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Wikipedia's New Text-Editor Will Change World History

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Wikipedia, the fount of all knowledge is set to become a pond of lies. In a few months a WYSIWYG text-editor is rolling out, making it easier to make changes to a Wikipedia page.

If you've ever tried editing a Wikipedia page, you'll know how confusing it is. You have to learn all the special words to put in parentheses. It's a bit like code, and for the average history school teacher it's a nightmare.

Unknowingly, this learning-barrier has been to Wikipedia's advantage for many years. People with ulterior motives have been put off from re-writing history, because the pen doesn't work. So far, those who do have the patience to make the pen work are faced with a team of Wikipedia volunteers (hawks) criticising and verifying their words. And to date, that's been enough.

These same volunteers are about to get swamped. When the new editor is released, everyone will be able to understand it. Everyone will be able to add a link, change a sentence, make 'corrections'. Whatever the volunteers are faced with now is nothing compared to what's coming. And because of this, there'll be a bigger lag time between an edit and a check. History will be wrong for longer.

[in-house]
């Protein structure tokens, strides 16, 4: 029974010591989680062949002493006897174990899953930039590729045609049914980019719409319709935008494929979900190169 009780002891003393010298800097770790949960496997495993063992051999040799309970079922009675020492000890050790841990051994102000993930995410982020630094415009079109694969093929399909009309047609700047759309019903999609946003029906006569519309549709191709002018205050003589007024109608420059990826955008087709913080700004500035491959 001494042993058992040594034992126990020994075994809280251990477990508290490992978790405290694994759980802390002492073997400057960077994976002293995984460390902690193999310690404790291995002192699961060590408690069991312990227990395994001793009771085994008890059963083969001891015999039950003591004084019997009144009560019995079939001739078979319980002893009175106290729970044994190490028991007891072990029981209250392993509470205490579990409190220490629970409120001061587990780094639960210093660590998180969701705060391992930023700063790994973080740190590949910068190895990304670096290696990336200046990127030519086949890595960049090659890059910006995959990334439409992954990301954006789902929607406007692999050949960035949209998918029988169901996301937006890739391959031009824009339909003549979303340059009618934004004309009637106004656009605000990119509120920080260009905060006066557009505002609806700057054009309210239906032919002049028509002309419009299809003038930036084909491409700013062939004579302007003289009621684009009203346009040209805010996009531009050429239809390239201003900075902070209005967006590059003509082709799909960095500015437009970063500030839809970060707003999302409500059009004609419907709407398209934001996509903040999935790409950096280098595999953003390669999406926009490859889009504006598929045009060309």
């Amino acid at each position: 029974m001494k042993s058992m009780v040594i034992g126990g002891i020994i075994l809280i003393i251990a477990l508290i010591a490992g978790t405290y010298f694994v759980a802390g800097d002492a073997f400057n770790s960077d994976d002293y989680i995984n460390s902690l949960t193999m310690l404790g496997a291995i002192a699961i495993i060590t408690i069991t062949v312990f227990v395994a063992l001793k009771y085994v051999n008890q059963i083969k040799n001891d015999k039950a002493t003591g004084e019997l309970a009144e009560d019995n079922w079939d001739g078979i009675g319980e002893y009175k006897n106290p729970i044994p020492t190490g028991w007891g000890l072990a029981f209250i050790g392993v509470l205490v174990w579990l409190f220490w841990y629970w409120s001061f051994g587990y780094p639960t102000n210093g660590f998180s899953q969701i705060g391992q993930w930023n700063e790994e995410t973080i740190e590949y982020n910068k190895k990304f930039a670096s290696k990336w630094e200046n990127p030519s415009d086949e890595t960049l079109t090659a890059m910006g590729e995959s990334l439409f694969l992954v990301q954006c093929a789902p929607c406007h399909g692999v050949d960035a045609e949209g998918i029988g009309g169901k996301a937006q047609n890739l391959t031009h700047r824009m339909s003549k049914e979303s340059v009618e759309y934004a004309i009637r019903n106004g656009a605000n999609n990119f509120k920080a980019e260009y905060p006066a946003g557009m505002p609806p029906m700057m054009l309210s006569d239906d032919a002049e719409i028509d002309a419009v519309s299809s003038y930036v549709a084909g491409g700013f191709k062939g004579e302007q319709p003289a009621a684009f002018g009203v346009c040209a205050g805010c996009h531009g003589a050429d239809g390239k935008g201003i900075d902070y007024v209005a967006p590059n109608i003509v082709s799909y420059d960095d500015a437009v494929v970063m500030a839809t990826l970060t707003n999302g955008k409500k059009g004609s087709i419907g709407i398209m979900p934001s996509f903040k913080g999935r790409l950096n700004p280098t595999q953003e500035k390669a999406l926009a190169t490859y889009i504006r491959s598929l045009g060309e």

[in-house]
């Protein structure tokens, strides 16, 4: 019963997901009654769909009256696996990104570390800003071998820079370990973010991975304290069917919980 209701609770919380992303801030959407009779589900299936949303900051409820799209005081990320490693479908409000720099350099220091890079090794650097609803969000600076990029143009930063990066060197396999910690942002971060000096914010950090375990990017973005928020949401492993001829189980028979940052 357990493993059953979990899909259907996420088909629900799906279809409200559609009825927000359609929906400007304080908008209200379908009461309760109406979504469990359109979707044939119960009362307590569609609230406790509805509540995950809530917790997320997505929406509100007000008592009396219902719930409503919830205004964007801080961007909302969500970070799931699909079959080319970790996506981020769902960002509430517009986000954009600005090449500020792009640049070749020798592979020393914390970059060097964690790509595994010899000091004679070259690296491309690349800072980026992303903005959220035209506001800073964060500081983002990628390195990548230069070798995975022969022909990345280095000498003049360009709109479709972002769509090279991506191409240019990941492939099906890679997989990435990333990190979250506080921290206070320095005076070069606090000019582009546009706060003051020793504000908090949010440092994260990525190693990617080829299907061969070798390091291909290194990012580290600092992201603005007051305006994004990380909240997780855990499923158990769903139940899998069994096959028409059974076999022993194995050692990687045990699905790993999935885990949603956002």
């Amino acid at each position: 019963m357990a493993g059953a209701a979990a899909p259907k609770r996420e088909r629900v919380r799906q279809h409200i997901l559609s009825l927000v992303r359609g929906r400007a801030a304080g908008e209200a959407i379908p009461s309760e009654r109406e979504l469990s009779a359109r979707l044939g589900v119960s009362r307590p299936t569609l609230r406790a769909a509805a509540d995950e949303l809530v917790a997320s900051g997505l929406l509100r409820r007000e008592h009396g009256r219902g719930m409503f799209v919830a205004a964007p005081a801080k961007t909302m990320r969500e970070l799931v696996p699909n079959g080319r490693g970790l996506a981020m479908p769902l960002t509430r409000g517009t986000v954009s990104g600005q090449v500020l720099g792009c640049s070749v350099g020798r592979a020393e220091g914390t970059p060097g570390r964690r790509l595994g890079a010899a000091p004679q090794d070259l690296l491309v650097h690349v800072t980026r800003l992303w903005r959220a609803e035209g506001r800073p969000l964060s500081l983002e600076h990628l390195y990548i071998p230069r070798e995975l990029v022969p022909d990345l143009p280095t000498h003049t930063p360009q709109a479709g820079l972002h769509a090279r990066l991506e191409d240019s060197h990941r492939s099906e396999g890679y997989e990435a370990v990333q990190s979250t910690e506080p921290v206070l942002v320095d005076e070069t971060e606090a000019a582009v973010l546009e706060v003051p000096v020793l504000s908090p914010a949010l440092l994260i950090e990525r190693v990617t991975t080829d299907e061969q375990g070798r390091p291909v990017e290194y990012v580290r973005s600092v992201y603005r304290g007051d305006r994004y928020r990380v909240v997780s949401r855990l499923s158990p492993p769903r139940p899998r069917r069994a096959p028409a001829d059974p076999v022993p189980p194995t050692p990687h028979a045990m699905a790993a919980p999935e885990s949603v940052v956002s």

Marketers will use this to their advantage through looped citations:

1. Write a 'fact' in Wikipedia
2. Write the same fact in an article citing Wikipedia as the source
3. Go back to Wikipedia and cite the article as the source
4. The fact now has a citation and becomes true for all eternity

The longer it takes for Wikipedia volunteers to spot this, the more opportunity marketers will have for creating loops and false verifications. History won't be re-written, it'll be lied into existence.

It seems that the web is a double-edged sword. Whilst on the one hand it makes it easier to form groups and share ideas, it also makes people much less trusting of one another. If marketers do corrupt the integrity of Wikipedia, they'll only do so to their own demise. People like you and I who now know the tactics employed will trust them even less.

Tom Church won the 2013 Future Marketer of the Year Award. He writes at Communication Is The Key.

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